CUSIB urges BBG not to abandon most vulnerable citizens in China and Tibet, not to reduce RFA budgets

Ann Noonan made her appeal at an open BBG board meeting in Washington, D.C. on February 26, 2016.

Ann Noonan made her appeal at an open BBG board meeting in Washington, D.C. on February 26, 2016.

Ann Noonan, Executive Director of the Committee for U.S. International Broadcasting (CUSIB –CUSIB.org), appealed to the Broadcasting Board of Governors (BBG) members not to reduce radio broadcasts to the most vulnerable and poor Chinese and Tibetan citizens, and not to reduce budgets for Radio Free Asia (RFA).

“Can any Governor here at this table assure CUSIB that radio broadcasts into China will be protected, especially since we all know that the crackdown on internet users inside China is causing the arrest and imprisonment of Chinese freedom fighters, Roman Catholics and people of other faiths, democracy seekers, and women who don’t want to be forcibly aborted,” Ann Noonan asked.

CUSIB requested for the public to have access to the BBG’s U.S. International Media Coordinating Council (ICC) meeting minutes, and for these meetings to be open to the public.

CUSIB’s Executive Director also expressed hope that new, highly-qualified outside candidates will be selected as soon as possible to lead VOA and RFE/RL.

“CUSIB values the services and the soft diplomacy RFA provides. With China flexing its muscles all over the world (censoring the internet, putting military assets in the South China Sea, cracking down domestically on every human right, especially religious freedom) it defies understanding that RFA is doing more and more every year on less and less money,” Noonan said.

Ann Noonan made her appeal at an open BBG board meeting in Washington, D.C. on February 26, 2016.

 

Statement by Ann Noonan, Executive Director of CUSIB to BBG

February 26, 2016

Thank you Mr. Chairman,

My name is Ann Noonan and I am the Executive Director for the Committee for U.S. International Broadcasting.

For the record, this week marks my 5th year working on these issues. Before that time, while I knew what Voice of America, Radio Free Asia and Radio Marti were, I had no idea what the BBG was. Now I do.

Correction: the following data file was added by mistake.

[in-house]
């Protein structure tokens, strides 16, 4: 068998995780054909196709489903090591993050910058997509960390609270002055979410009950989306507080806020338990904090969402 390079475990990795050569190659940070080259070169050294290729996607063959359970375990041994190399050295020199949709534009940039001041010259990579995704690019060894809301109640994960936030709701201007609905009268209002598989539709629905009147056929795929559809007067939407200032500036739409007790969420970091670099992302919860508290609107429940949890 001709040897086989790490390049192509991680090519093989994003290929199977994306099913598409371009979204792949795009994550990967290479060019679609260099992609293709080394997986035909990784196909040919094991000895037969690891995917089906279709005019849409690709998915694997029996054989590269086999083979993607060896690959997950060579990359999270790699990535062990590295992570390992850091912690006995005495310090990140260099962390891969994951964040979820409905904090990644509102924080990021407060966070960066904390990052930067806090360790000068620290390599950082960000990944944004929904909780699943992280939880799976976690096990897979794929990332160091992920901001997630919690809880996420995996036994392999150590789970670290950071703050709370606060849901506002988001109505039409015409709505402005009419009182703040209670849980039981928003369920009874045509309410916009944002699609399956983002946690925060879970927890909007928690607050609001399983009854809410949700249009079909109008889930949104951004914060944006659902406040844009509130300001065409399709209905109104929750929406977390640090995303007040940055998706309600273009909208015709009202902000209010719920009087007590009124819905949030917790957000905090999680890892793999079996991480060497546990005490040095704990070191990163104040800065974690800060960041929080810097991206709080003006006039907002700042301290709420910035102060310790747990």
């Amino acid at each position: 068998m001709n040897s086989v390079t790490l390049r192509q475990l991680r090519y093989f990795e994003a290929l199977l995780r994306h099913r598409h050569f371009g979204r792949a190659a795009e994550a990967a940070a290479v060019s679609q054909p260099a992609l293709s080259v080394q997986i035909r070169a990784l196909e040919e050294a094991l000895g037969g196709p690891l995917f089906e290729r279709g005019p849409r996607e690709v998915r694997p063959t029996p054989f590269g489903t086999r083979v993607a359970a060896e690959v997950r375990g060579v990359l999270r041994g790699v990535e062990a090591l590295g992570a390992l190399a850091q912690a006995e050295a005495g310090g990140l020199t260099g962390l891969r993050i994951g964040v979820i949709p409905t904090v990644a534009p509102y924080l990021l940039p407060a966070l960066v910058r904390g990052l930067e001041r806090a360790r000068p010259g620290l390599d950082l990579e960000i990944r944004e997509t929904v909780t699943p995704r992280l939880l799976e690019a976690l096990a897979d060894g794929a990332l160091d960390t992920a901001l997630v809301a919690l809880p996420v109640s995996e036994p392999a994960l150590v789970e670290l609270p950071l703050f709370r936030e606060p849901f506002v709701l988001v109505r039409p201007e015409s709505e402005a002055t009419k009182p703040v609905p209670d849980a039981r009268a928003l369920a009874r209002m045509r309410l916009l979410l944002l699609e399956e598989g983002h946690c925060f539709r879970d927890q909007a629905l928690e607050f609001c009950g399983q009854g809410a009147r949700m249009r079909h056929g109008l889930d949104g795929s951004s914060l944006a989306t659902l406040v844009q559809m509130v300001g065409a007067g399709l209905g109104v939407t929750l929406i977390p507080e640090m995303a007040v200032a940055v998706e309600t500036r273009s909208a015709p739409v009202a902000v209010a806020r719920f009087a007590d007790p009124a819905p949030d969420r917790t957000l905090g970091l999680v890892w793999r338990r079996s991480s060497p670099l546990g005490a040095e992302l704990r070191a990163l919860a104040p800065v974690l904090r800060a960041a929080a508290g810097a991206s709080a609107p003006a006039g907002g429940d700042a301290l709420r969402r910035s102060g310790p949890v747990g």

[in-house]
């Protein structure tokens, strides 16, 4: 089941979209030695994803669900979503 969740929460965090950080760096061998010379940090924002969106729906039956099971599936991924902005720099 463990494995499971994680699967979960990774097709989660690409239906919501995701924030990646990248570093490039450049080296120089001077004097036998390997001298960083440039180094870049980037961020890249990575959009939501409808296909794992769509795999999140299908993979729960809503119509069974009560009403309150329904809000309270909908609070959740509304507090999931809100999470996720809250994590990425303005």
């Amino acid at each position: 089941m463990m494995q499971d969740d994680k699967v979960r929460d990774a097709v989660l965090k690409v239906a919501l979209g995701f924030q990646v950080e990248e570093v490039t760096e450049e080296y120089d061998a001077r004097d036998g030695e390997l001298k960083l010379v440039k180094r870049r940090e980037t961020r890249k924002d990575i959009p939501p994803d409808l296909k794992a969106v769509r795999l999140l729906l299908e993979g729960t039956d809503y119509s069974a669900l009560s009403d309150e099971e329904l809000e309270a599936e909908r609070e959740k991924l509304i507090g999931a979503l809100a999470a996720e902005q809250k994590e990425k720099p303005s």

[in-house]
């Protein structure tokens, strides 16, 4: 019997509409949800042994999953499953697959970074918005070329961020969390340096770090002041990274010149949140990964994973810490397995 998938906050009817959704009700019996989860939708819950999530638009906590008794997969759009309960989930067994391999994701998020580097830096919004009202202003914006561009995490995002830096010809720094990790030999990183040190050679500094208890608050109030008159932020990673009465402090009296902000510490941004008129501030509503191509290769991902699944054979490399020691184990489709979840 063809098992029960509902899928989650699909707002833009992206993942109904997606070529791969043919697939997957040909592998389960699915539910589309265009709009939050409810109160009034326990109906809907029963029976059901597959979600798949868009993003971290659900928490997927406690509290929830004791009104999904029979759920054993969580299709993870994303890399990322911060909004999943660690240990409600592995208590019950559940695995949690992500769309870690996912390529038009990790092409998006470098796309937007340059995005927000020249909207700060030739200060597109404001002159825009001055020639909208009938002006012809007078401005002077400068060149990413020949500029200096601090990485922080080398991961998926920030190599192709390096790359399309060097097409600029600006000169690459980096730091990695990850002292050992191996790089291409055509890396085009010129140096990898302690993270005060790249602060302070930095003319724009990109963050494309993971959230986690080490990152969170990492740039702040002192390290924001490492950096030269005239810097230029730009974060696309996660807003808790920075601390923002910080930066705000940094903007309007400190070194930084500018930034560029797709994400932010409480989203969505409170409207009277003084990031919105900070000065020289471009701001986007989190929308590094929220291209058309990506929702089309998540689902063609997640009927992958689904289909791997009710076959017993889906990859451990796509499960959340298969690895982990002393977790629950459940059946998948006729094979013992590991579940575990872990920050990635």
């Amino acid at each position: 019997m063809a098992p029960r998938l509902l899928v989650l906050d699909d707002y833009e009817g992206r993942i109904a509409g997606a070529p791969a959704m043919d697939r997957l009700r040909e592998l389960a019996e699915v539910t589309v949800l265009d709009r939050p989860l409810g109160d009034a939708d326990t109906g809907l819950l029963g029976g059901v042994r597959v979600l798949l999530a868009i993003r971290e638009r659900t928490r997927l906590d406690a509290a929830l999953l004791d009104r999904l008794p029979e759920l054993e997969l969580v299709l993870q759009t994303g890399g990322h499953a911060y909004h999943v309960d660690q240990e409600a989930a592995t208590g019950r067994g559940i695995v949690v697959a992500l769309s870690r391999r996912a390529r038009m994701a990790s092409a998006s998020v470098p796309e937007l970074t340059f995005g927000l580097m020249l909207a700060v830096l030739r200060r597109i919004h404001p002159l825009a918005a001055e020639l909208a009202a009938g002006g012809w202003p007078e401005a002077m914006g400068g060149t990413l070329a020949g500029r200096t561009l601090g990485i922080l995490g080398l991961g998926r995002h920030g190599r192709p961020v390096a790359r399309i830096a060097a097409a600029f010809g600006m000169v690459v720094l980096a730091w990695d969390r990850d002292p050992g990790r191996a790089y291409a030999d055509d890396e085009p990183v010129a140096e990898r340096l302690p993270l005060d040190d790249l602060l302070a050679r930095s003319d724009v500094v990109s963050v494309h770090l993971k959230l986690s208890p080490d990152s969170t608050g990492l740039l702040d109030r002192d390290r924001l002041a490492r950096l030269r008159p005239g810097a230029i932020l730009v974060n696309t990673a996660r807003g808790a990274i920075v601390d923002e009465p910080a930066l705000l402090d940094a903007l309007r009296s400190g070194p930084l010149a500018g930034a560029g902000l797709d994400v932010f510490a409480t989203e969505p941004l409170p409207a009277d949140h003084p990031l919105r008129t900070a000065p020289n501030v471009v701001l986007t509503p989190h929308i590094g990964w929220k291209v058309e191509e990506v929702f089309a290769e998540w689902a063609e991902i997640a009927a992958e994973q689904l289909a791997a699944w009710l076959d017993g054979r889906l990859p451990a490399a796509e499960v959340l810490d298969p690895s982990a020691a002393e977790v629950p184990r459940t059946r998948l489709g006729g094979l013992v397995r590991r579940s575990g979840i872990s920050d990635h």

Since Ted Lipien and I founded CUSIB, which for those who may not know, is a bipartisan volunteer NGO that supports journalism for media freedom and human rights, we have been able to provide assistance to journalists and people here at the BBG.

CUSIB hopes that new, highly-qualified outside candidates will be selected as soon as possible to lead VOA and RFE/RL.

When the United Nations recognized World Radio Day last week, I saw a message asking: Why is radio so important? Their answer was: Because 95% of the world have access to it – far more than internet or TV.

While CUSIB is relieved to see no cuts nor reductions in Cantonese, Mandarin or Tibetan radio services in the BBG’s 2017 budget, I know that there is still strong opposition to Voice of America shortwave and medium wave radio services, and some of those opponents are right here in this room.

Can any Governor here at this table assure CUSIB that radio broadcasts into China will be protected, especially since we all know that the crackdown on internet users inside China is causing the arrest and imprisonment of Chinese freedom fighters, Roman Catholics and people of other faiths, democracy seekers, and women who don’t want to be forcibly aborted.

CUSIB remains concerned about poor people in China and Tibet who do not have access to cell phones or the Internet, and who are desperate for uncensored news and basic human rights.

With a quick look at the BBG’s 2017 proposed Budget, I have to ask how the BBG proposes to “give hope to million” while proposing cuts to RFA, expecting them to operate at 2012 levels. (And yes, at the same time, there are proposed increases for the already bloated International Broadcasting Bureau.)

Can any Governor here at this table explain to CUSIB why the budgets for other entities have been increased, but RFA’s budget has been reduced. Is RFA’s work not valued?

CUSIB values the services and the soft diplomacy RFA provides. With China flexing its muscles all over the world (censoring the internet, putting military assets in the South China Sea, cracking down domestically on every human right, especially religious freedom) it defies understanding that RFA is doing more and more every year on less and less money.

CUSIB supports RFA’s expansion into television but again, why are they doing this with zero increase?

CUSIB would like to request for the public to have access to the ICC meeting minutes, and for these meetings to be open to the public. In the spirit of transparency in government, we would like to know what transpires at these meetings and we would like for these meetings to be livestream and accessible to the general public.

We also request for the speaking time for the public to be extended from 3 minutes to 5 minutes.

Thank you.